“How many season ticket holders are we willing to lose because we stand for something different than what we’ve articulated in the past? This is the training we’re having with our clubs,” she said.
In addition to the league’s diversity initiatives announced last week, individual clubs have also made headway. Most visibly, the expansion Seattle Kraken, who start play in the 2021-22 season, hired two people of color among their 11 vice presidents. Six of those executives are women.
The team also hired Everett Fitzhugh, 31, as the first Black team play-by-play broadcaster in the NHL, and siblings Kyle Boyd and Kendall Boyd-Tyson were hired as the director of youth and community development and vice president for strategy and analytics. Their father, Dr. Joel Boyd, is the team physician for the Minnesota Wild and was the NHL’s first Black team doctor.
“That is an important step toward a culture shift in that specific club,” Hess said, adding that she’s looking for continued progress from the league.
“If hockey truly is for everyone,” she said, referring to a league diversity and inclusion initiative, “then the NHL needs to stop telling us and start showing us.”
Hess said her initial idea for the BGHC was merely to create a support network for women of color who are hockey fans.
“Now,” she said, “it’s more than just a fan club. We’ve been able to have an impact on the hockey community because we’ve learned we’re stronger together. We’re trying to gather enough voices so we can be loud enough to be heard, and focus on initiatives to advance social change.”
Floyd’s death and the police shooting of Blake have intensified BGHC’s activism. Hess said the BGHC will announce specific initiatives in the coming weeks to address hiring disparities and financial barriers that inhibit diversity in hockey.
“More important” she said, “we want to make sure that those who are feeling marginalized know that at least there’s this space for us.”
As interest in BGHC grew during the 2018-19 season, Hess began convening meetups at NHL arenas so Black women could attend games comfortably as a group. Their first was a Washington Capitals game on Dec. 15, 2018, attended by Hess and about 40 others, many with hockey-playing daughters in tow.
The Caps, chosen because the team had two Black players at the time and two African-Americans are part of the franchise’s ownership group, arranged for a special tour of the National Capitol and the National Museum of African History and Culture, as well as a visit with four players after the game.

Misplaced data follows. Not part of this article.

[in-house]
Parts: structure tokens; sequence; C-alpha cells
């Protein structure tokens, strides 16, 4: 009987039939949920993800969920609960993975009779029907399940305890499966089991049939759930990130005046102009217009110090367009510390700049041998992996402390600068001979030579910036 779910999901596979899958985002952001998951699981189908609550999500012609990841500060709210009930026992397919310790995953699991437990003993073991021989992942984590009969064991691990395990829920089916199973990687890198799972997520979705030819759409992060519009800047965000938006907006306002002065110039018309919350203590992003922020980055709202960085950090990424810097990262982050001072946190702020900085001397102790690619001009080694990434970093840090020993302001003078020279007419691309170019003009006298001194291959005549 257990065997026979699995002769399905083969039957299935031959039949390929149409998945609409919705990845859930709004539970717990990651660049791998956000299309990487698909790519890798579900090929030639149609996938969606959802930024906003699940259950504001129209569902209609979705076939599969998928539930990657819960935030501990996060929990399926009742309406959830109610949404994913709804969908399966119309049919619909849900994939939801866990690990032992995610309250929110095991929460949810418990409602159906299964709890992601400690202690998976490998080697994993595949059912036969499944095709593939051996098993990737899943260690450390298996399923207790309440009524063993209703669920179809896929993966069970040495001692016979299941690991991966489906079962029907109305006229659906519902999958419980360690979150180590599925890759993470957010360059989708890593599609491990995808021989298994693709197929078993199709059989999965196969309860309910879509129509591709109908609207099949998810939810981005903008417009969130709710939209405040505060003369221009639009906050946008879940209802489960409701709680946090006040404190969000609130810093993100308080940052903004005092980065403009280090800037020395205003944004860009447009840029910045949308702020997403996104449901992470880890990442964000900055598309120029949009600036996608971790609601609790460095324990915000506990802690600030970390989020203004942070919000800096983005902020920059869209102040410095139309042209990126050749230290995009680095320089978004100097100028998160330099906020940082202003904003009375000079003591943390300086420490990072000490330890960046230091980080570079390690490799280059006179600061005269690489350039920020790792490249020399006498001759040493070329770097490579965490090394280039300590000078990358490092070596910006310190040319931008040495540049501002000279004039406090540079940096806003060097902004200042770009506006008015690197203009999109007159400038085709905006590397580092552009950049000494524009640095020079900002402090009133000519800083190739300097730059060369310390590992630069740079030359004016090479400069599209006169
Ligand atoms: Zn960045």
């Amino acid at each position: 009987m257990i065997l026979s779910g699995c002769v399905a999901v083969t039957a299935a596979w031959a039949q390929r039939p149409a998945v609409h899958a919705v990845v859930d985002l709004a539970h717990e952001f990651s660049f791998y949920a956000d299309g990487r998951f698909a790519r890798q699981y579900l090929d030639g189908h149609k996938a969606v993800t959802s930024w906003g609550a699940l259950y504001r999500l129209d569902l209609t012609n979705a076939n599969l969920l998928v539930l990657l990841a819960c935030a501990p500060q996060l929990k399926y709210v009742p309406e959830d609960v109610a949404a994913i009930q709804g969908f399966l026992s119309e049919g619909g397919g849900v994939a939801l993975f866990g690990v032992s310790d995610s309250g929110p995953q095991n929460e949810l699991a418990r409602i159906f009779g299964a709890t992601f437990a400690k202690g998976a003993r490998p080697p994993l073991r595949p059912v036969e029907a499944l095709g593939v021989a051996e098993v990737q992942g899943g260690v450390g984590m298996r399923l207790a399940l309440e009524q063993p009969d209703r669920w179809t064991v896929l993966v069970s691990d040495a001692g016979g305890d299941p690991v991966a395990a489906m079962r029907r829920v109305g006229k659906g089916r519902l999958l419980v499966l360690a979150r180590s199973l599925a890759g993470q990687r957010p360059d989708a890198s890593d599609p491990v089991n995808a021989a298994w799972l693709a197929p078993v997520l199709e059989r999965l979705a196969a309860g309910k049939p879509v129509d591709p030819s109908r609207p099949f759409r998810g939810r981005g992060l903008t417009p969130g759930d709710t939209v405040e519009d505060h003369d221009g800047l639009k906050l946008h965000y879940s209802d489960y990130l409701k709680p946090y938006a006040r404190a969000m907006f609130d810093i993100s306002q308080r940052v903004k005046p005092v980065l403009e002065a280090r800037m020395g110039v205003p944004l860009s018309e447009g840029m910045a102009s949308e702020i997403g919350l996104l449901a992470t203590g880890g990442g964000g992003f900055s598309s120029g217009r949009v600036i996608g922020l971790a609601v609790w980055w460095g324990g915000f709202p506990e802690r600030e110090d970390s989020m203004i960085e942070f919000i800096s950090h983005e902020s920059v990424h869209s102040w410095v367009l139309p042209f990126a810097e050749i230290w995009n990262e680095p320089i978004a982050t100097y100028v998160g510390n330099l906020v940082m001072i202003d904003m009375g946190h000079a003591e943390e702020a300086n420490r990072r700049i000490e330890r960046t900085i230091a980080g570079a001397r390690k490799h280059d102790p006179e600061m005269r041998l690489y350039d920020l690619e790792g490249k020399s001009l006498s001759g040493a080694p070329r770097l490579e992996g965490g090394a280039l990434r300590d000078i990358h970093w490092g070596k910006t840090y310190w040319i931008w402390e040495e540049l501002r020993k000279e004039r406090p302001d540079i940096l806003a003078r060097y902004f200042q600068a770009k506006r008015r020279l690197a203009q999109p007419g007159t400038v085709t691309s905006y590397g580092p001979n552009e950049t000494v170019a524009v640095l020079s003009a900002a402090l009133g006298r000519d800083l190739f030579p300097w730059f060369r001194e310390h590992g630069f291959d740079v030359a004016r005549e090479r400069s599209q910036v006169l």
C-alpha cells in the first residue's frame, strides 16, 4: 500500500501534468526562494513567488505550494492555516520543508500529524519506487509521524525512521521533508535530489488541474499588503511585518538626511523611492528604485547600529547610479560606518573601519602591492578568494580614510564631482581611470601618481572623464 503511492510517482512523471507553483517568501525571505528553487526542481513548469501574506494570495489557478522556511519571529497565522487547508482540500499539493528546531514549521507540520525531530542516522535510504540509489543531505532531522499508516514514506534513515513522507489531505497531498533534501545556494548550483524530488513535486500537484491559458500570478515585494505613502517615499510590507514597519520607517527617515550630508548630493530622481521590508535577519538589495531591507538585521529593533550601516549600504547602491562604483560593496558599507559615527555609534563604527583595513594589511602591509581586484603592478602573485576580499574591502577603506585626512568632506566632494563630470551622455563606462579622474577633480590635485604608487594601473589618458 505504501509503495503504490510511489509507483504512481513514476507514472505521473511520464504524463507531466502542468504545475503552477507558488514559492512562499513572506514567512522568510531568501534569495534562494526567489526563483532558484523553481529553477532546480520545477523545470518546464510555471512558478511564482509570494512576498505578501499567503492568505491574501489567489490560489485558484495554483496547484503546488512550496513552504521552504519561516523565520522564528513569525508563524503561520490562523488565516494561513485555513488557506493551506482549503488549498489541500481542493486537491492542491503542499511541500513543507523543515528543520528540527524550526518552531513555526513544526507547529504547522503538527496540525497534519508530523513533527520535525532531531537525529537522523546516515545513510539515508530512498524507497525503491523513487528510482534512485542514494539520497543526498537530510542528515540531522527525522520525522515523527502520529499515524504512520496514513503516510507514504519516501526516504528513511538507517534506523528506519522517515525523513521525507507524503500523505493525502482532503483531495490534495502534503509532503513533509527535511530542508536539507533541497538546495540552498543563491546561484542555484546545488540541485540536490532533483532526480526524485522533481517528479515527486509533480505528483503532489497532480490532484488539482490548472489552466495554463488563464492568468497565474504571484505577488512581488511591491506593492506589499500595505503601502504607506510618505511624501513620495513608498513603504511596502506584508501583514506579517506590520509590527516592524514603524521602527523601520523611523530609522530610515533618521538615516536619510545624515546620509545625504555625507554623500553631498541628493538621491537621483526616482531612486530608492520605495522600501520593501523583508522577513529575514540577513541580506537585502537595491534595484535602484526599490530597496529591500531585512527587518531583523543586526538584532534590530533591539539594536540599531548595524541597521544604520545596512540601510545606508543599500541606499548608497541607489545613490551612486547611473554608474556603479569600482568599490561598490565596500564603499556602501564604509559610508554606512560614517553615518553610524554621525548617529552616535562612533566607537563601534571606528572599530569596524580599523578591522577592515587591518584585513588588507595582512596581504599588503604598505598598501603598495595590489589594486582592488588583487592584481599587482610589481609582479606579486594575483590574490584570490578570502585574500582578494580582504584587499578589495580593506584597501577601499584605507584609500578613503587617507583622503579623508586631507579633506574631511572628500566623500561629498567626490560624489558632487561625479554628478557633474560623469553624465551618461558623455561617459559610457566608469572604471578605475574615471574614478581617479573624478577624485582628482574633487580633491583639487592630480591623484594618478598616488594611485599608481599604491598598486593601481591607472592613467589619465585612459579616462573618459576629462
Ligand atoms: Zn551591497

The last of seven meetups this season was a Carolina Hurricanes game on Feb. 16. Two local groups invited the BGHC members and their friends for a tailgate in the parking lot, the Hurricanes provided a tour of PNC Arena, and with help from the Hess, Carolina invited representatives from two local historically Black colleges, North Carolina Central University and North Carolina A&T State University, to attend as part of its College Colors campaign.
“You don’t have to be a Black woman to be a part of our space,” Hess said. “If you’re here, you’re an ally. We can’t do it on our own.”
Inclusiveness was evident at that February gathering in Raleigh, North Carolina. Among those attending were Melissa Royal-Martinez, her husband and their three children. Her 9-year-old daughter, Ripley, who is white and Hispanic, learned to skate a year ago through Carolina’s First Goal program, which introduces boys and girls 5 to 9 to hockey and provides them with hockey equipment.
“She’s at an age where she already notices inequalities, so it’s important for her to see Black women out there advocating, to see those role models in person,” Royal-Martinez said.
Because the pandemic has, for now, forced games to continue without fans, meetups like the one in Carolina are on hold. But the club is still active. Now a certified nonprofit organization, BGHC is raising money for diversity education, hockey skills training and virtual events. Earlier this year it awarded its first scholarship to 11-year-old Talia Rose of Ontario, Canada, to pay for goalie equipment.
Since her idea for the club took hold, Hess recognizes progress, but also realizes how embedded racism remains in hockey.
“Of course, I vacillate between hopefulness and hopelessness when I continue to see the blind spots,” she said. “It’s frustrating and it’s tiresome, but that’s why we keep pushing, to make sure those who are feeling marginalized know at least there’s this space for us. We should definitely criticize and make better something we love, whether it’s the sport or our country.”
© 2020 The New York Times Company
Read more at nytimes.com
In a time of both misinformation and too much information, quality journalism is more crucial than ever.
By subscribing, you can help us get the story right.